It is the electrical connections that are stumping me. I need to purchase suitable cables for the test rig which can be paired together (i.e.. run alongside each other) and yet still register up to the full 200 G/Ohm capability of the Megger. The original leads that came with the Megger will do that but they are too short. I have tried three other types of cable, all specified as 1000V Cat III, but the open circuit resistance readings drop to around 30-60G/ohms when the cables are held alongside each other.

The question is how do I specify to purchase flexible cable that is 4mm diameter but has good enough insulation around it to read up to 200G/ohm ?
 18 April 2014 04:17 PM
User is offline View Users Profile Print this message



dlane

Posts: 690
Joined: 28 September 2007

Hi

There are 2 solutions that I can think of. The first is to order cable with a higher voltage rating than 1kV, go up to 2.5 or 5.0kV. DigiKey will sell tet cable on drums but it is likely to be expensive. Spark Plug lead cable can also be purchased on drums and you could make an adapter to go to the 4mm test plug or solder a 4mm connector on and insulate with heat shrink.

The second solution I can think of is to put sleeving over the existing cables. Heat shrink sleeving and electrical sleeving is readily available and will increase the insulation properties of the test leads. You can get heatshrink with an adhesive inside that will glue the sleeving to the test lead. You will be able to check the specification of the sleeving when you buy it, but it is usually rated from 1kV upwards.

Kind regards

Donald Lane
 18 April 2014 04:43 PM
User is offline View Users Profile Print this message



Fox123

Posts: 9
Joined: 13 April 2014

Thanks Donald, I hadn't thought of heat shrink sleeving. I'll certainly try that. I must say that coming into this for the first time I am a little surprised that there isn't some form of an insulation specification as well as the voltage, stamped onto the outside of cables.
 19 April 2014 02:52 PM
User is offline View Users Profile Print this message



Fox123

Posts: 9
Joined: 13 April 2014

Donald, a short trip to Maplins & two metres of 5mm shrink wrap on each lead has done the trick. Everything is back up to 200 G/ohms again. It does beg the question though, why there isn't a specification for the level of electrical insulation around a cable ? The 4mm cables that came with the Megger clearly have better insulated sheathing than other brands so that is good to be aware of. I see that the 10 T/ohm insulation testers do have thicker cable, but there must still be a specification of some sort.

Thanks for the tip, Peter
 22 April 2014 11:30 AM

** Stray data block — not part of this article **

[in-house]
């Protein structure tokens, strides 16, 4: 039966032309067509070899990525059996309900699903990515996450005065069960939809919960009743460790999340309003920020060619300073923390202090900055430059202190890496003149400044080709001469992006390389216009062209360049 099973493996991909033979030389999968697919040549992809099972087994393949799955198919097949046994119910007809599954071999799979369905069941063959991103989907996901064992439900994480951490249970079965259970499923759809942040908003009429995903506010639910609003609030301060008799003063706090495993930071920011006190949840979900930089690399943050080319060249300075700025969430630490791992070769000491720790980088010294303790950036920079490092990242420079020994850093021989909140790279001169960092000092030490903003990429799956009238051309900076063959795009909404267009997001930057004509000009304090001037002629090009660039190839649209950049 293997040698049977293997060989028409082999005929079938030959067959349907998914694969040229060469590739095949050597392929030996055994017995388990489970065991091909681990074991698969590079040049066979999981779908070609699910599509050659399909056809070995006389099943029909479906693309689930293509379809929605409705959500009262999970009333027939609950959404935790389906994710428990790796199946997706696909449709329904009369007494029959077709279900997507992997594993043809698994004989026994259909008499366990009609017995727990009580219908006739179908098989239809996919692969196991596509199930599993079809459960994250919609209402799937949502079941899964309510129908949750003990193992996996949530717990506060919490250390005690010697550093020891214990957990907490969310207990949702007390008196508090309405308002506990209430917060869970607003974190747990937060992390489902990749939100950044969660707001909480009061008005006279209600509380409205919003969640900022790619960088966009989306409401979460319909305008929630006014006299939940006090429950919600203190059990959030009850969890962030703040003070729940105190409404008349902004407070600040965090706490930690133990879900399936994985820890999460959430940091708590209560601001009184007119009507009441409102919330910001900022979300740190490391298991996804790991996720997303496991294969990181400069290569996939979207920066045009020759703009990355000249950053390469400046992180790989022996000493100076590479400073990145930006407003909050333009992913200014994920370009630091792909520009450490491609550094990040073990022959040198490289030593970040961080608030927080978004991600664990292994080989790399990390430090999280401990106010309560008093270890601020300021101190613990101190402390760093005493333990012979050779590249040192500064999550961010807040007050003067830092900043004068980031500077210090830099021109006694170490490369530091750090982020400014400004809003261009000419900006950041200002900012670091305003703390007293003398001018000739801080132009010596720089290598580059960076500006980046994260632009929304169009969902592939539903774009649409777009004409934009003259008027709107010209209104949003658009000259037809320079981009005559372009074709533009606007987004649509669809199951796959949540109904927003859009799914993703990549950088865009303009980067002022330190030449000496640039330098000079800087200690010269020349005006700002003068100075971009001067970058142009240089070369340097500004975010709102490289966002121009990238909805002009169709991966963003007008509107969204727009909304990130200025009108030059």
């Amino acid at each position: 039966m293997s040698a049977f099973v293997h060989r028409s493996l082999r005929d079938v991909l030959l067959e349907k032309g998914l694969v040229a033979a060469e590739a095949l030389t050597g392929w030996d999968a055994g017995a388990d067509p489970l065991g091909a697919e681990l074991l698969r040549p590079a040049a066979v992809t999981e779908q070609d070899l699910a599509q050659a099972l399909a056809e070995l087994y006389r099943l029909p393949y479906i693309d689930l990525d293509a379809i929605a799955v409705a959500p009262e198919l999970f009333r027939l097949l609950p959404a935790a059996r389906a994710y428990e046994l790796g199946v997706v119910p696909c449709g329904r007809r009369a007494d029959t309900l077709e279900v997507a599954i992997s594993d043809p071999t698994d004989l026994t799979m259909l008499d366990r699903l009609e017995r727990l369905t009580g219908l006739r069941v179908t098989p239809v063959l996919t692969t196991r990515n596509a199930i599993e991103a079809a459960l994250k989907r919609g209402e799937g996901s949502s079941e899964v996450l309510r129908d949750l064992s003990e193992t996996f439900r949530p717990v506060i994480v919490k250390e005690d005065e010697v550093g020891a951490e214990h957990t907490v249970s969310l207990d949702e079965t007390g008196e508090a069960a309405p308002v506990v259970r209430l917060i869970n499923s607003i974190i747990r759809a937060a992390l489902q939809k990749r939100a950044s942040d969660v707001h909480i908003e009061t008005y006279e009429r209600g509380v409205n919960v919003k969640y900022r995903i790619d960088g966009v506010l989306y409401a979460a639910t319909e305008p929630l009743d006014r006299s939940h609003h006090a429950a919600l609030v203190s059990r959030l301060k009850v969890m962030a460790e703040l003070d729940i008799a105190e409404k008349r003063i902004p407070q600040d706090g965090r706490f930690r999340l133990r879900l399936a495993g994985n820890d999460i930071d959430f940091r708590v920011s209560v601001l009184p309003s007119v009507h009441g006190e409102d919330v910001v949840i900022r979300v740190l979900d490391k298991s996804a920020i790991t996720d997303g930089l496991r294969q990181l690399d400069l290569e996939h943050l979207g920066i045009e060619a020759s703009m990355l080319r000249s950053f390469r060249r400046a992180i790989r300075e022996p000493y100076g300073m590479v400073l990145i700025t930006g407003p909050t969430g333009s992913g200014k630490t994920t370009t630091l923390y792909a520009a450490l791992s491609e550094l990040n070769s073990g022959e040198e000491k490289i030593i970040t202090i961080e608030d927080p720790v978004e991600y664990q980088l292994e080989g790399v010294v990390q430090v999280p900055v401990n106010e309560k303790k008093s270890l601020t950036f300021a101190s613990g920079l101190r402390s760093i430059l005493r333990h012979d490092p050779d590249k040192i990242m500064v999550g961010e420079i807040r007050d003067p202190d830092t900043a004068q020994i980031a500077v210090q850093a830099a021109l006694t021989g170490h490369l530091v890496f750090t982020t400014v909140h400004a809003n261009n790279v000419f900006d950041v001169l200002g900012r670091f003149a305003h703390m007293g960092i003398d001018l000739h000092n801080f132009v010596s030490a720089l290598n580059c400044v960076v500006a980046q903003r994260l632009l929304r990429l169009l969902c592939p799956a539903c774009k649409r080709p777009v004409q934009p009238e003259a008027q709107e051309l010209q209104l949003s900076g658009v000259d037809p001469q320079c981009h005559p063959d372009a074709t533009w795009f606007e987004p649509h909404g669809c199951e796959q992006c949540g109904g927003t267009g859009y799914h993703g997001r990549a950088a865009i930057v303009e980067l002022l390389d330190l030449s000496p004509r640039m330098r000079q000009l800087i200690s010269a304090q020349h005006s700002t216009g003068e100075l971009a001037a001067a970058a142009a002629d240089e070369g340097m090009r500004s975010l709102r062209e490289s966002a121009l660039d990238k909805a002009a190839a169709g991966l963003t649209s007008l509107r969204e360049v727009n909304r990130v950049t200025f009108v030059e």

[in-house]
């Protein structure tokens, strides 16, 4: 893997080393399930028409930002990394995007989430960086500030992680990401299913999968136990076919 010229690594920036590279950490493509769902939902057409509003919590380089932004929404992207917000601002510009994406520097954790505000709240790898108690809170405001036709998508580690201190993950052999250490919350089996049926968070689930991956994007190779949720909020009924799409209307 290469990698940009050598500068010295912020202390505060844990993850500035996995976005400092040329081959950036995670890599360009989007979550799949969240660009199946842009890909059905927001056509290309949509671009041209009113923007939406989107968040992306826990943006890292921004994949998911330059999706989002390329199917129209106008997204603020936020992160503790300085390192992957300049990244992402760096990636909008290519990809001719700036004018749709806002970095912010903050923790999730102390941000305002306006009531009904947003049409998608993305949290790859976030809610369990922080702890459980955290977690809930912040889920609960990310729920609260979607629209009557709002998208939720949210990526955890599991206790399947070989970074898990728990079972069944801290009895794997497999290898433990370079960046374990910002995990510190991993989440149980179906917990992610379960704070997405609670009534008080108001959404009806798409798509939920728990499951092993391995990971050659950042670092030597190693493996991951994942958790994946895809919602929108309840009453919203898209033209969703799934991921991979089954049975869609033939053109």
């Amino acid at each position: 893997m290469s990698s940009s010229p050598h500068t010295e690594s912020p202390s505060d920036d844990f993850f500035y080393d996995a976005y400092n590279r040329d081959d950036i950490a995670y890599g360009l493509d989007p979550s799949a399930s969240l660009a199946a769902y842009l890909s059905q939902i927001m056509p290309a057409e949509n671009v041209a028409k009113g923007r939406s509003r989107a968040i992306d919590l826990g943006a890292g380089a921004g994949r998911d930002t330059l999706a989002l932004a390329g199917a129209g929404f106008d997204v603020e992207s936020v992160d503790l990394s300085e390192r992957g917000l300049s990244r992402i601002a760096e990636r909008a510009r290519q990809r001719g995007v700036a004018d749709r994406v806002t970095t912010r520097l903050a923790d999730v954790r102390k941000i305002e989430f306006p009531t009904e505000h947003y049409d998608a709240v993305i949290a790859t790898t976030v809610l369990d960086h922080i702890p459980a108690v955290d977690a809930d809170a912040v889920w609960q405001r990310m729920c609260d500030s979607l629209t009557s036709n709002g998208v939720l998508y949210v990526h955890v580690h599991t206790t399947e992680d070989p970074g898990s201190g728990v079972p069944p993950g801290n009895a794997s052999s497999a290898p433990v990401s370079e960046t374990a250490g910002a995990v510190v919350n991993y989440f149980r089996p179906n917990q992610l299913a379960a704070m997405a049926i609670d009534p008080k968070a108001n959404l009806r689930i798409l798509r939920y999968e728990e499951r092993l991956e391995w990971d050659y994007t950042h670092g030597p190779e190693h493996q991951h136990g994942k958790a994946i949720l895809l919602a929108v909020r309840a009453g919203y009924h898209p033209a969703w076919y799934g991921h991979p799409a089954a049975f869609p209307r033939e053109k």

User is offline View Users Profile Print this message



Fox123

Posts: 9
Joined: 13 April 2014

I think thicker cable may be the only answer. After 20-30 tests at 1000V the additional insulation provided by the shrink-wrap also broke down and started to leak current. I have now spoken with Megger and they say that all of their high voltage test leads are silicone sheathed and specified to EN 61010-031. Silicone apparently gives much better resistance than PVC/PU/PE. Rgds Peter
 22 April 2014 04:12 PM
User is offline View Users Profile Print this message


Avatar for potential.
potential

Posts: 1285
Joined: 01 February 2007

You've discovered that PVC isn't a good insulator by demanding open circuit results @ 1000v of >200Gohm.
Rubber insulation is electrically superior to PVC for any given thickness.

I'm puzzled how you expect to get consistent results with your technique of measuring different levels of moisture in wood using its resistance when wood is not a homogeneous material?
 22 April 2014 05:41 PM
User is offline View Users Profile Print this message



Fox123

Posts: 9
Joined: 13 April 2014

Hi, I thought that too but it turned out much more consistent than expected. The following download link shows the resistance curve for Scotts pine.

https://dl.dropboxusercontent.com/u/76319093/Electrical%20resistance%20and%20wood%20moisture.pdf

You can see that at the driest end of the scale the Megger starts to struggle and levels off at 200 Gig/ohms A more powerful instrument would no doubt go further. Above 7% moisture the response is better right down to fibre saturation point around 28% moisture around 3-4 Meg/ohms. Provided the wood blocks are left to acclimatise for long enough at differing humidity levels the curve is pretty consistent and repeatable. For a denser wood such as oak the resistance curve follows the same pattern but lies just below.
Statistics

See Also:



FuseTalk Standard Edition v3.2 - © 1999-2014 FuseTalk Inc. All rights reserved.